I just read the entirety of Clifford Orwin’s Marvelous “How an Emotion Became a Virtue –
it took some help from Rousseau and Montesquieu“, and I can recommend it highly to anyone who is interested in the place that compassion holds in the current human consciousness as well as its historical understanding.
Clifford takes a more or less etymological tact in his argument; he points out cracks in the foundation of our current, “modern” ethics by examining the historical situation upon which our current morality is affixed. On the one it renders him unable to offer an alternative (however with such a monumental problem it can hardly be held against him), however for someone who is interested in the ‘compassion politics’ whose figurehead is the United Nations it is a wake-up call to examine the justifications that we assume true in order to arrive at this current state of affairs. Orwin concludes his essay:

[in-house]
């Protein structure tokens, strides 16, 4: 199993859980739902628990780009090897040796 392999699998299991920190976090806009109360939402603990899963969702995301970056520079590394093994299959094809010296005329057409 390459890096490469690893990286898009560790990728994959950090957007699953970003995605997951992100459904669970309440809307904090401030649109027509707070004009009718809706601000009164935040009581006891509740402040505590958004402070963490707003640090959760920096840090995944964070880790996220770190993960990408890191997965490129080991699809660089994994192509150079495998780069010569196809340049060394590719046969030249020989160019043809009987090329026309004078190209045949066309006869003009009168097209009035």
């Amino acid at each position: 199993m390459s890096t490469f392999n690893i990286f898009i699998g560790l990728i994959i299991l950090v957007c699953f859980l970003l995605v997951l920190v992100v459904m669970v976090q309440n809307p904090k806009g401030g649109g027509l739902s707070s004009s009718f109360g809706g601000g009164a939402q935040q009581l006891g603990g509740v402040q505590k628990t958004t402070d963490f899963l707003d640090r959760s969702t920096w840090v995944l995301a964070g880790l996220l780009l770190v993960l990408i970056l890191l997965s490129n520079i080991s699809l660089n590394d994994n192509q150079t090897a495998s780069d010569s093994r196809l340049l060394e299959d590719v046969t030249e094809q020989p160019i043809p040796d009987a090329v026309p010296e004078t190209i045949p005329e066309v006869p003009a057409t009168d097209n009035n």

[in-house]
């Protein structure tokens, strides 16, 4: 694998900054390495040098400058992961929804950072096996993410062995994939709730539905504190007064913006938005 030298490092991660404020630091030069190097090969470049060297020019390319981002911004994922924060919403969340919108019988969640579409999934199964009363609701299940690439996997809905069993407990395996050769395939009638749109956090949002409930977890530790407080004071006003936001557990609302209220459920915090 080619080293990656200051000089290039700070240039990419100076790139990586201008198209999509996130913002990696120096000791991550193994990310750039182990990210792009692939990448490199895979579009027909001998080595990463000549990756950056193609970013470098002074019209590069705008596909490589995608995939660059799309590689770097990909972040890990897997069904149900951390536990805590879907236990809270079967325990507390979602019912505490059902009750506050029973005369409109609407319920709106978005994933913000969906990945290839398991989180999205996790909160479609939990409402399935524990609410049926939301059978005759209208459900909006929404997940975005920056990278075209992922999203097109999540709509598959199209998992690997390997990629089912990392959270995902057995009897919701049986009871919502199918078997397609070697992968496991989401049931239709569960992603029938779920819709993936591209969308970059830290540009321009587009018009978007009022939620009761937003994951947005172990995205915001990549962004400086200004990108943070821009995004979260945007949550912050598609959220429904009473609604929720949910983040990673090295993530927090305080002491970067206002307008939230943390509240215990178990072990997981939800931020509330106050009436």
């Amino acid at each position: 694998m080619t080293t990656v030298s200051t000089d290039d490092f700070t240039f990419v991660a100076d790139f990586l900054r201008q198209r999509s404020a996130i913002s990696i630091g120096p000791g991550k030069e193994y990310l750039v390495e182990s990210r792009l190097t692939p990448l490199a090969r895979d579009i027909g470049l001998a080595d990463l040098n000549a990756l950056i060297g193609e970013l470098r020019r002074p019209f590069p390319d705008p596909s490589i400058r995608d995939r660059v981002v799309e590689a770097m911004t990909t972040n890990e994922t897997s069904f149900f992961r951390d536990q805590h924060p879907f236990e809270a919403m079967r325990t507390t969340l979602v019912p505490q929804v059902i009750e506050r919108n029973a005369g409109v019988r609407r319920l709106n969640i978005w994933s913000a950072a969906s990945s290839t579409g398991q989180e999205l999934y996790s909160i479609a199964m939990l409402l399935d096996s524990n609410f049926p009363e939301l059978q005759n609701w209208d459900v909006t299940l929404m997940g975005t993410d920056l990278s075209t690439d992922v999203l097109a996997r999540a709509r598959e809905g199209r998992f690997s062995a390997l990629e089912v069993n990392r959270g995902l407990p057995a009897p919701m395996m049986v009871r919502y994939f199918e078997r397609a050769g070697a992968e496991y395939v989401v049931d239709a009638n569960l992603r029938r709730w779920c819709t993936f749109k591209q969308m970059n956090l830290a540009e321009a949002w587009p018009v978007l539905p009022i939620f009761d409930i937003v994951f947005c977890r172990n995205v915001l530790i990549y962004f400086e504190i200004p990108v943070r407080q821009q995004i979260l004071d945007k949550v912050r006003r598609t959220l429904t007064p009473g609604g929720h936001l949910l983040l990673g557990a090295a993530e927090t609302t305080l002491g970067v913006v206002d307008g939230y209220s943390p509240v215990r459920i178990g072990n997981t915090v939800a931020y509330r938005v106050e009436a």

Although Nietzsche often described himself (and has been described by others) as an immoralist, his ultimate objection to compassion was an ethical one. The core of humanity was its ambition to greatness, and all greatness depended on suffering. The modern project of compassion, then, taken as the elimination of suffering, was ipso facto a campaign against humanity as such in favor of a descent into the subhuman.